How Can You Help Environmental Justice Communities Create an Oasis in a Food Desert?
By Ann Carroll
It’s a simple question. How far do you have to go to get healthy food?
I’m lucky. I can walk eight blocks to get to a full service grocery store. If I bike in the other direction, I have even more options: a Latino food market and a grocery store full of organic vegetables, fruits, and other healthy options. In a pinch, Swiss chard from my garden becomes a meal of fresh greens.
While many people associate environmental justice with reducing pollution problems, access to healthy food is just as essential for public health as well. In many urban and rural areas, families may have a long journey to get healthy, fresh foods. The ‘Food Desert’ as it is now called, is an area where residents don’t have easy access to fresh food. While the definitions and distances vary in a city or rural area, the idea is the same: Getting healthy food is hard work in a food desert.
Many brownfields communities also are ‘food deserts’ where options for getting healthy foods are difficult. Brownfields are abandoned properties or vacant lots where the presence or potential presence of environmental contamination prevents reuse.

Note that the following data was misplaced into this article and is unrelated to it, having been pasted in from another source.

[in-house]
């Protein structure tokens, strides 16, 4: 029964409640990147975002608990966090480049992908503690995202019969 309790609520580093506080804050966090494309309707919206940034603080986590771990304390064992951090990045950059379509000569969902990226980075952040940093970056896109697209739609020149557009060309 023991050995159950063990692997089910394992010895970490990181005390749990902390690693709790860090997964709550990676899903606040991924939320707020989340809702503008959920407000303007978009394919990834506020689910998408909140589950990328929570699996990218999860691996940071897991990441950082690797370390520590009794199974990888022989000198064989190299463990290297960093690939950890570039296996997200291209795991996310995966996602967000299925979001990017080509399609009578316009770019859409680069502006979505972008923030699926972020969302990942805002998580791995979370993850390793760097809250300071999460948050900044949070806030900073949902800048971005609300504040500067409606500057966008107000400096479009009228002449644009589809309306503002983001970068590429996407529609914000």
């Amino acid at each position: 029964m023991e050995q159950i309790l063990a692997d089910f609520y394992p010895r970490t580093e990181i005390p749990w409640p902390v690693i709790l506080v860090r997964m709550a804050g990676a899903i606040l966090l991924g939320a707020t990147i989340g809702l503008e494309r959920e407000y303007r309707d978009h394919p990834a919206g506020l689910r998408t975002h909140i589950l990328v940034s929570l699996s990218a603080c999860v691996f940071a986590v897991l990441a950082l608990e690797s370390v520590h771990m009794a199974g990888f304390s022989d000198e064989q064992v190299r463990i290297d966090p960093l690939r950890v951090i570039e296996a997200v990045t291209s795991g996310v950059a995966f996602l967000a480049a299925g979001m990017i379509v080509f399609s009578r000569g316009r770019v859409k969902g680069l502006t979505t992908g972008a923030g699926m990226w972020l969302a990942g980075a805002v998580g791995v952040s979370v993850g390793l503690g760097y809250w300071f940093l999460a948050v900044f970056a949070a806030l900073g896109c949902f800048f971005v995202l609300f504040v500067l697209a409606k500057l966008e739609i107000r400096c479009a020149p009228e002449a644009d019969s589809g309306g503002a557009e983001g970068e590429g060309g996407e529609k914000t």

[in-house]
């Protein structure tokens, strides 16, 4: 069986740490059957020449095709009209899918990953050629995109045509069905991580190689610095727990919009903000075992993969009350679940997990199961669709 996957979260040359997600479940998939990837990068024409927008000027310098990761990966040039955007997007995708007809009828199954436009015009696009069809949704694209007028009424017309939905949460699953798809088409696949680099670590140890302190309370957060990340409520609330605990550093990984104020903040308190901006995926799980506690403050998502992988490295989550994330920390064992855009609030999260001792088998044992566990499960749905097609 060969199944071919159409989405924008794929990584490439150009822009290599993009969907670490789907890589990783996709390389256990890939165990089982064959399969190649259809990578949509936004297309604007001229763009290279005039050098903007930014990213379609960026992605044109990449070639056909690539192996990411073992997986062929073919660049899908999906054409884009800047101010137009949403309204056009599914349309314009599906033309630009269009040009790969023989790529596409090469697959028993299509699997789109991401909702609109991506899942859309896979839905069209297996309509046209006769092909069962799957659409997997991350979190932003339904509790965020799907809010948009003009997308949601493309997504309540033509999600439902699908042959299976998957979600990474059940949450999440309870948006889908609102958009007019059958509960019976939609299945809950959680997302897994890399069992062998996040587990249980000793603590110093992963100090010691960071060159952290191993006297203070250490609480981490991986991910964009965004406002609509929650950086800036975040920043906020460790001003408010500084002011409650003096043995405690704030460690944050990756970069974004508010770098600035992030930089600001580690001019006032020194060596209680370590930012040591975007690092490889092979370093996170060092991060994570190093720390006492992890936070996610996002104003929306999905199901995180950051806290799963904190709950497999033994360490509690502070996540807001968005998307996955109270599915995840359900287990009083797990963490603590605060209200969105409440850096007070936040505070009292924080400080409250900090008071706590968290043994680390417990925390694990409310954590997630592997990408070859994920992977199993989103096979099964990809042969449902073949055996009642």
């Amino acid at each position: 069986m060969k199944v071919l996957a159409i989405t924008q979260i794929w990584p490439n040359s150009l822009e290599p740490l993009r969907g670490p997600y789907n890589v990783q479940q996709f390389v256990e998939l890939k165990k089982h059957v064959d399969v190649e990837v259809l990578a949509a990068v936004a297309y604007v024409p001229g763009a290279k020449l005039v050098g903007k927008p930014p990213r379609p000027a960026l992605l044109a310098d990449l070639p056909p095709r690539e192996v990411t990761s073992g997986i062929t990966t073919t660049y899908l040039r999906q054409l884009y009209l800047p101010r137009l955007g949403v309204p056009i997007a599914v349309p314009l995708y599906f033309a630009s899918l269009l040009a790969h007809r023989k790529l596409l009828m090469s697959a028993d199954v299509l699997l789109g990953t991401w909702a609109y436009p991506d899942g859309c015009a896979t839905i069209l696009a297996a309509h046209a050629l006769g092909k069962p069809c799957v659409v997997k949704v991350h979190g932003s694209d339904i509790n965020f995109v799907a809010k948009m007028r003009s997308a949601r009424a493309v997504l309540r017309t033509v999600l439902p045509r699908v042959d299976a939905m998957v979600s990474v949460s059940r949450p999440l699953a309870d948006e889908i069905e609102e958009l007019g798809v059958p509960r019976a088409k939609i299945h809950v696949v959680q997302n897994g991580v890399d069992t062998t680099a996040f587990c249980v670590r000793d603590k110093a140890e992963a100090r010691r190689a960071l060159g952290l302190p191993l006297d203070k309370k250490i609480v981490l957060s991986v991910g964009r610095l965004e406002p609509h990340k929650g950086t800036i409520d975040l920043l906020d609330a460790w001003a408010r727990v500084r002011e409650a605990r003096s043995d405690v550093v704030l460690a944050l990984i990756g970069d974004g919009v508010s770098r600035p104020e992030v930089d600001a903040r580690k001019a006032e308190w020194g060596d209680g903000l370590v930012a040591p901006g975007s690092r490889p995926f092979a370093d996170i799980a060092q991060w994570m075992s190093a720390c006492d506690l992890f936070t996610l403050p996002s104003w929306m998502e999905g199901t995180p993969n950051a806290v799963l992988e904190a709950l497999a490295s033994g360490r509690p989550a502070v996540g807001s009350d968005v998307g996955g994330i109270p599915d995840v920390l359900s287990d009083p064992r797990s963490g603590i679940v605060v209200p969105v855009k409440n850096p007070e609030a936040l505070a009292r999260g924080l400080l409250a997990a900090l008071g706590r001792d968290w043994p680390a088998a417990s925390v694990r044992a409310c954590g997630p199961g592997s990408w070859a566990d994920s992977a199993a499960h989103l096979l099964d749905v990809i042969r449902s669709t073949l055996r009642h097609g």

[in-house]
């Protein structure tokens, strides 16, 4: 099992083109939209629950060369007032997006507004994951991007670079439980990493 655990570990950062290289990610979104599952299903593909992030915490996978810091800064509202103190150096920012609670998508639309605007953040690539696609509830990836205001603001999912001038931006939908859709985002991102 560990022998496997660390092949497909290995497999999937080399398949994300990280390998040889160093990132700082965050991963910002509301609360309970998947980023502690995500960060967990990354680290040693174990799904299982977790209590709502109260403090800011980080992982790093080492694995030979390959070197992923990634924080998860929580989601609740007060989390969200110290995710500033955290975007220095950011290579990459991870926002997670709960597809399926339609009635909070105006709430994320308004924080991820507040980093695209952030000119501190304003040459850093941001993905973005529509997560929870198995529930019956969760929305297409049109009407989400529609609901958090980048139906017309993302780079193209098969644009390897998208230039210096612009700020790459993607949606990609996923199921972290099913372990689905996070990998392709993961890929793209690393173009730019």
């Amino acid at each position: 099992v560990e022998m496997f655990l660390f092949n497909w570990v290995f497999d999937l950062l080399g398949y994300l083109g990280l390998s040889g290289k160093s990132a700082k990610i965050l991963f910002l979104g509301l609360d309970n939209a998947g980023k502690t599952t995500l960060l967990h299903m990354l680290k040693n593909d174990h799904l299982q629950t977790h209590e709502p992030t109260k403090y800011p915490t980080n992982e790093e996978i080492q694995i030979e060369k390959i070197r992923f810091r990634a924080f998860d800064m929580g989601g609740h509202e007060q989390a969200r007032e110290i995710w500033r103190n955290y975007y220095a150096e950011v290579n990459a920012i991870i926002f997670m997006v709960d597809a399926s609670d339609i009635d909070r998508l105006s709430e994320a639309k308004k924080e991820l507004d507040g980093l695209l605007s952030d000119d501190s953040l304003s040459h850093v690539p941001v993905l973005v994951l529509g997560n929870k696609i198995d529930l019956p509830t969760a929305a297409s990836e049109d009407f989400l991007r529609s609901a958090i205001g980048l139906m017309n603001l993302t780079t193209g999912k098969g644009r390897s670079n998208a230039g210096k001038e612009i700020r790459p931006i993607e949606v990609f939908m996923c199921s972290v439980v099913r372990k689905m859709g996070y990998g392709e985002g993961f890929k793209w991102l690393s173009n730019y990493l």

In the last few years, the EPA, our state and tribal partners and community leaders have highlighted how brownfield communities can change their ‘food environment’ as part of site. They are putting brownfields to new healthy uses that improve food access in underserved areas, contributing to public health and economic development.
You can learn how former brownfields are becoming supermarkets, farmer’s markets, urban farms, community gardens, and even food banks. Take a look at the resources we’ve developed from projects or those of our Superfund colleagues.
You can help your community see that vacant building or abandoned gas station in a new way. It may be a brownfield now, but it can improve food access in your community. You can work with local officials to pick safe garden sites and learn what vacant lots to avoid due to likely environmental contamination. Talk to your city or town about whether a brownfield grant can fund assessing or cleaning lots or structures to become the supermarket, greenhouse, garden, urban farm, farmers market or a healthier grocery store you need.
About the author: Ann Carroll has a science and public health background and has worked on environmental health issues in the US and internationally for close to 30 years and with the EPA’s Office of Brownfields and Land Revitalization for the last ten years. She helps communities assess and clean brownfields and plan for their safe reuse. Ann is working on a doctorate in environmental health and is a Fellow at Johns Hopkins University, Bloomberg School of Public Health, Center for a Livable Future.
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